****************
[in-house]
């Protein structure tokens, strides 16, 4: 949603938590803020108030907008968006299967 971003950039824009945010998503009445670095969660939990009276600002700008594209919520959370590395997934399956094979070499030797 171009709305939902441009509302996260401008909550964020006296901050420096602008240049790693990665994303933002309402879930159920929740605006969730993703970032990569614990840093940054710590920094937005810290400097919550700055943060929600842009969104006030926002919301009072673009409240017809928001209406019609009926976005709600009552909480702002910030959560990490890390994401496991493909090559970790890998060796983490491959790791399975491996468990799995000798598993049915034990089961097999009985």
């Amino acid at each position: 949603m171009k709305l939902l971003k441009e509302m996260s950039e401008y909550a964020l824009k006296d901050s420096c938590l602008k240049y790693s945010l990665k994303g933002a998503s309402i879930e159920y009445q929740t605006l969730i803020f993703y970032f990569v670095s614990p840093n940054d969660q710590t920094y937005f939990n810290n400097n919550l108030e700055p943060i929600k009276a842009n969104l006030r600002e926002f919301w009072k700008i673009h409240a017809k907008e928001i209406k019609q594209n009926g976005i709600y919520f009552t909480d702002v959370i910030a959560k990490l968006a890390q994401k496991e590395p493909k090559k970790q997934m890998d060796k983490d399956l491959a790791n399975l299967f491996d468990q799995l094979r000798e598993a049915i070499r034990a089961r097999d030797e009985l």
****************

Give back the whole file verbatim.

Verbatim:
[in-house]
């Protein structure tokens, strides 16, 4: 949603938590803020108030907008968006299967 971003950039824009945010998503009445670095969660939990009276600002700008594209919520959370590395997934399956094979070499030797 171009709305939902441009509302996260401008909550964020006296901050420096602008240049790693990665994303933002309402879930159920929740605006969730993703970032990569614990840093940054710590920094937005810290400097919550700055943060929600842009969104006030926002919301009072673009409240017809928001209406019609009926976005709600009552909480702002910030959560990490890390994401496991493909090559970790890998060796983490491959790791399975491996468990799995000798598993049915034990089961097999009985």
């Amino acid at each position: 949603m171009k709305l939902l971003k441009e509302m996260s950039e401008y909550a964020l824009k006296d901050s420096c938590l602008k240049y790693s945010l990665k994303g933002a998503s309402i879930e159920y009445q929740t605006l969730i803020f993703y970032f990569v670095s614990p840093n940054d969660q710590t920094y937005f939990n810290n400097n919550l108030e700055p943060i929600k009276a842009n969104l006030r600002e926002f919301w009072k700008i673009h409240a017809k907008e928001i209406k019609q594209n009926g976005i709600y919520f009552t909480d702002v959370i910030a959560k990490l968006a890390q994401k496991e590395p493909k090559k970790q997934m890998d060796k983490d399956l491959a790791n399975l299967f491996d468990q799995l094979r000798e598993a049915i070499r034990a089961r097999d030797e009985l």